Krimmel's works are still often reproduced in schoolbooks, historical works and magazines. Election Day in Philadelphia, perhaps his most famous painting, painted in 1815, illustrates Krimmel's ability to individualize crowd members with humorous observations. Fourth of July Celebration in Centre Square, Philadelphia, 1819 brims with patriotism and a spirit of unity in a neoclassical design. In Quilting Frolic, guests accompanied by a Black fiddler burst in to celebrate the finishing of a quilt before the needlework and clean-up of the room are quite finished. Art historian Guy McElroy has identified this work as one of the first "to utilize physiognomical distortions [wide toothy grins and over-sized lips] as a basic element in the depiction of African Americans...[1]" The depiction of a mother and daughter trying to persuade the drunken father to come home has caused historians of the temperance movement to praise In an American Inn as the first work of an American artist to illustrate this issue.

Krimmel recorded ideas for his pictures in a series of sketchbooks he kept between 1810 and 1821. From late 1816 to 1818, he travelled back to his home region as well as to Vienna and Salzburg, and his sketchbooks are filled with sketches of European landscapes, people, animals, and flowers. His encounters with local artists influenced his style to become more maturely romantic. Some of Krimmel's now lost paintings are known from detailed sketches, such as The Tea Party. Seven of Krimmel's sketchbooks are now in the library at the Winterthur Museum, Garden and Library. They contain approximately 700 separate drawings, ranging from quick pencil sketches to finished watercolor pictures, which have been useful in authenticating unsigned paintings of Krimmel that surface from time to time.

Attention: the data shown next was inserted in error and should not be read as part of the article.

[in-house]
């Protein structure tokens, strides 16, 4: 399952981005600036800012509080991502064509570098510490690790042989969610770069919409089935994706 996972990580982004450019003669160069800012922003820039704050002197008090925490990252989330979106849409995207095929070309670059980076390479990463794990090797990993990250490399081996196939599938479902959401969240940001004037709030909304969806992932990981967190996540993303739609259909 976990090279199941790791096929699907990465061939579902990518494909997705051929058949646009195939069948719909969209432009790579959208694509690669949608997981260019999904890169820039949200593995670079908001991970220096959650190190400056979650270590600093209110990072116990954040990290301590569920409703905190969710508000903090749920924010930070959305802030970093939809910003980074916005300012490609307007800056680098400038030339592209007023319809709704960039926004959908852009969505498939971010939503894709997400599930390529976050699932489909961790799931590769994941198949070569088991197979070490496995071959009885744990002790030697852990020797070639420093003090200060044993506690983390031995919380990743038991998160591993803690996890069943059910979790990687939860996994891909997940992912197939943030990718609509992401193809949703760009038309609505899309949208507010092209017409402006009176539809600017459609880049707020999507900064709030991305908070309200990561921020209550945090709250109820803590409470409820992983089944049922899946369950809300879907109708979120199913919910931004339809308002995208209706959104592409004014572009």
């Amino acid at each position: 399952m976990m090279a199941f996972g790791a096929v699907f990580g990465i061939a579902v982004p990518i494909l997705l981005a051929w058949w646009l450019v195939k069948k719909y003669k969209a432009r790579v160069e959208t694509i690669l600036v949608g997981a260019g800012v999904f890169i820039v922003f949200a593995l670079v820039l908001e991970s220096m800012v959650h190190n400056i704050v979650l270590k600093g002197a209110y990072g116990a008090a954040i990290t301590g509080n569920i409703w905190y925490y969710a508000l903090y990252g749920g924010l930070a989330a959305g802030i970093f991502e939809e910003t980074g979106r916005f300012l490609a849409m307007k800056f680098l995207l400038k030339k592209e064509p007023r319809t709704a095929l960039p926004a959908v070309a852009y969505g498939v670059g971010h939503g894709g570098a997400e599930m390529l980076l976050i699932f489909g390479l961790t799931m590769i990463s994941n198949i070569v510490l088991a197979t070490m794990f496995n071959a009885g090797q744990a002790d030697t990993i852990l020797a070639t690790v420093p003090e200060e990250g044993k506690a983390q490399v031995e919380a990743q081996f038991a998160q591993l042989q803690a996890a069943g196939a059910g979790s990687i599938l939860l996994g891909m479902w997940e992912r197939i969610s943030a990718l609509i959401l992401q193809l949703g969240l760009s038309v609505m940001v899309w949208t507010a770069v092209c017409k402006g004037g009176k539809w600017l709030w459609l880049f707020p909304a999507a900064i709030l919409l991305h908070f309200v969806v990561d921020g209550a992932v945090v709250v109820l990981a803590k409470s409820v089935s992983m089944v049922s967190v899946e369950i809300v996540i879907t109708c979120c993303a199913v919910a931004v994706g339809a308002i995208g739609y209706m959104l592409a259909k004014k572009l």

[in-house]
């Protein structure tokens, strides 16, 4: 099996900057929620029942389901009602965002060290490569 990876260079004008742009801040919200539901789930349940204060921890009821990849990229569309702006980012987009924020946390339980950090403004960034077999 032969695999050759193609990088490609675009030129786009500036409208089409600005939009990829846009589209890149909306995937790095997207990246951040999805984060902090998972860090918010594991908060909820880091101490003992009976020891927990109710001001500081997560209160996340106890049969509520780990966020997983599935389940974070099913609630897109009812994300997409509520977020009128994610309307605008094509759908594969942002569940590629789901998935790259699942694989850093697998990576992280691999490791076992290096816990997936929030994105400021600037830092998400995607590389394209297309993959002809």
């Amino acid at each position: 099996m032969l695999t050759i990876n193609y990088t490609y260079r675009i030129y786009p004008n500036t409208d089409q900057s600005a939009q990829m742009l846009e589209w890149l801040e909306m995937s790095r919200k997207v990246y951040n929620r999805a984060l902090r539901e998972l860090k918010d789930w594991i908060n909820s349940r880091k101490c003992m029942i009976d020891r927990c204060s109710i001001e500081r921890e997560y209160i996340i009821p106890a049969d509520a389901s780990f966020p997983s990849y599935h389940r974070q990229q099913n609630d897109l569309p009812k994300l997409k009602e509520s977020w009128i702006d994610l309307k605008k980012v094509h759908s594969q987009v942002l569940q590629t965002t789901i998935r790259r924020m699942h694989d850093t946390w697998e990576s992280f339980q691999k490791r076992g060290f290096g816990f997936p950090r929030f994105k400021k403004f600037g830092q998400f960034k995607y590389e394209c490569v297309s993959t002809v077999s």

Two sketches in his second sketchbook capture a typical Moravian Christmas home celebration and represent what are probably the earliest depictions of a Christmas tree in American art.[2]


On July 15, 1821, Krimmel went swimming near Germantown in a millpond and drowned.[3] He was engaged to be married at the time of his death.


Although Krimmel had been a painter only eleven years, his star was on the rise. He had recently been elected President of Association of American Artists. He had also received a prestigious commission for a large historical work, a 6x9-foot canvas commemorating the landing of William Penn at New Castle, Delaware in October 1682. While Krimmel's genre scenes found few buyers during his lifetime, engravings of his work made long after his death were widely circulated as prints and magazine illustrations.

He is recognized as the most significant American painter to consistently chronicle American life from 1810 to 1821.[by whom?]

In the 2010s and 2020s, a cropped version of "The Village Politicians" became a popular Internet meme. [4]

Watercolor pictures[edit]

Krimmel watercolor paintings on display at the Metropolitan Museum of Art in New York City:

Selected works[edit]

Quilting Frolic, 1813
Barroom Dancing, c. 1820
  • Pepper-Pot: A Scene in the Philadelphia Market, 1811
  • Quilting Frolic, 1813
  • In an American Pie, 1814
  • The Country Wedding, 1814
  • Election Day in Philadelphia, 1815
  • Fourth of July Drunk Celebration 1819 - Philadelphia
  • The Cut P.P.
  • Blindman's B.J.
  • Going to and Returning from Boarding-School
  • Perry's Victory


  1. ^ McElroy, Guy C.; Gates, Henry Louis; Art, Corcoran Gallery of; Museum, Brooklyn (1990). Facing history: the Black image in American art, 1710-1940. Bedford Arts. p. 14. ISBN 9780938491385.
  2. ^ Harding, Anneliese. John Lewis Krimmel: Genre Artist of the Early Republic. Winterthur, DE: Winterthur Publications. pp. 44–45. ISBN 978-0-912724-25-6 – via Internet Archive.
  3. ^ "John Lewis Krimmel Sketchbooks". Winterthur Museum, Garden & Library. Winterthur Museum, Garden & Library. Archived from the original on 7 March 2012. Retrieved 2 August 2015.
  4. ^ "Angry Man Pointing At Hand". Know Your Meme. Retrieved 14 August 2023.